With judicial reform about to start again, we look at how protests have and have not worked in Israel's past. We start with Menachem Begin's protests against German reparations in 1952.
The two situations don’t seem at all comparable. Either reparations were so morally unacceptable that none could be taken, or Israel’s needs were great and reparations were a minimal way of redressing the great evil naziism had inflicted that more than justified their use. Either they could be taken or not. Nor did the opponents threaten to undermine Israel by hampering its functioning.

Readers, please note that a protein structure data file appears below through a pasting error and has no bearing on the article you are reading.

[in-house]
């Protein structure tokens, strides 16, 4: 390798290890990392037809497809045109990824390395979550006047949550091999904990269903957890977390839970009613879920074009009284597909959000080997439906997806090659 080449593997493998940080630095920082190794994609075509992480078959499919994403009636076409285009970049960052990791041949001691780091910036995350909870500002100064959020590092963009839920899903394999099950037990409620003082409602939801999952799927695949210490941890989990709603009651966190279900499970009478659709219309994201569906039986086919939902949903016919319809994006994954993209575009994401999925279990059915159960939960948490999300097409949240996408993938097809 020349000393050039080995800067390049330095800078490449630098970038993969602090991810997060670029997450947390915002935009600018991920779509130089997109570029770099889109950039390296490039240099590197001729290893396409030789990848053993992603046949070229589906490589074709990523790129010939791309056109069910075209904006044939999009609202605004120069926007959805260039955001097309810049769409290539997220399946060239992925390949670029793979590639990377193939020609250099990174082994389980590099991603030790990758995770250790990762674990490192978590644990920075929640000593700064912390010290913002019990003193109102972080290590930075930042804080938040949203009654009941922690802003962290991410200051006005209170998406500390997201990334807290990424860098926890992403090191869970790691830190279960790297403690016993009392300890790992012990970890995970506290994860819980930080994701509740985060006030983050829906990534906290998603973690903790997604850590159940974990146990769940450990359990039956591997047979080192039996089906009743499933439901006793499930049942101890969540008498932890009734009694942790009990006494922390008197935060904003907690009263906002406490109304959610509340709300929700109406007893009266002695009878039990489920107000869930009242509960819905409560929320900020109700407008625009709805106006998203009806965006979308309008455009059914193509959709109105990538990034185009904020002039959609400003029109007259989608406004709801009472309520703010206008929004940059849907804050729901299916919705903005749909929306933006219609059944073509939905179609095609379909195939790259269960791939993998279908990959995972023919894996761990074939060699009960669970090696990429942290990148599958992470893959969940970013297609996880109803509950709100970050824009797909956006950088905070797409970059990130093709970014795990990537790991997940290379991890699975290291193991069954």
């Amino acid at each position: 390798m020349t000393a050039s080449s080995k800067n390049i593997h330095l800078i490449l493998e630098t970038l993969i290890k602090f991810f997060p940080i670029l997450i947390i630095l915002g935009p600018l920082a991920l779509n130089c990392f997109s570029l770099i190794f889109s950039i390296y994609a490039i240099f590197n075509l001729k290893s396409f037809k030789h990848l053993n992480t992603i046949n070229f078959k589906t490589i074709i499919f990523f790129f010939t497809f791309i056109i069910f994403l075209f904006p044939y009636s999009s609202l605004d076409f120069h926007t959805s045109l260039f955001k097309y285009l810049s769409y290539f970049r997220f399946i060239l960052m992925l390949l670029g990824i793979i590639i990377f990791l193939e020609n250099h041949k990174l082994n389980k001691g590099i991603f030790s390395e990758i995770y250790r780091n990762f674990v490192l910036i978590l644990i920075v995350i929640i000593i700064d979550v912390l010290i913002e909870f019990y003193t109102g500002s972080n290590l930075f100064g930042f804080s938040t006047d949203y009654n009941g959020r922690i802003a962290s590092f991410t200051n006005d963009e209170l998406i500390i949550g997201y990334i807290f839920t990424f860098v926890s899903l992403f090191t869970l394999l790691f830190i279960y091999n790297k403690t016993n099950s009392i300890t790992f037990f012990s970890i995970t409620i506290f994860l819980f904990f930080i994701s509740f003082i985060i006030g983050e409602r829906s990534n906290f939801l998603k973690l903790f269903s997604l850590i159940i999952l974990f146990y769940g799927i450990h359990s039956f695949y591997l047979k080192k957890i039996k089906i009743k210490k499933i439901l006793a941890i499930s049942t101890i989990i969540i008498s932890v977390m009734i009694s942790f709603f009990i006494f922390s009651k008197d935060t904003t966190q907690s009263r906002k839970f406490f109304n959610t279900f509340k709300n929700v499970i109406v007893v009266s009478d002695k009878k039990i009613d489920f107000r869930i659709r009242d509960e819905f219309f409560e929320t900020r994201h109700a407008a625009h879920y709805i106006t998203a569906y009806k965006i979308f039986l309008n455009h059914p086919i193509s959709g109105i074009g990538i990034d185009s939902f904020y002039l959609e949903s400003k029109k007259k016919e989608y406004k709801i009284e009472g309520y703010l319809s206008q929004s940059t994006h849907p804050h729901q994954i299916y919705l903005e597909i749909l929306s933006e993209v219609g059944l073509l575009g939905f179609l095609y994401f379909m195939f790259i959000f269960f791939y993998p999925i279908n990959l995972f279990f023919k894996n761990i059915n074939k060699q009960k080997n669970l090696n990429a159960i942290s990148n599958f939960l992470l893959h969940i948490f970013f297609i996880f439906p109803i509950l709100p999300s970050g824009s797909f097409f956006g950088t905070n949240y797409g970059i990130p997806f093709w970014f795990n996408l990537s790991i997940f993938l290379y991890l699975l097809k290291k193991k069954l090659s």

But, in this case ,compromise is possible. There are any number of variable ways in which the current unfettered judiciary could be limited. There is plenty of room for negotiation, and a willingness to utterly halt the basic operations of one’s country in order to prohibit any iota of change in the status quo doesn’t speak well for those promoting that position
A feature of the Israeli protests that immediately catches the eye is that everyone comes out with the same flags. Is this a legal restriction or a manifestation of patriotism?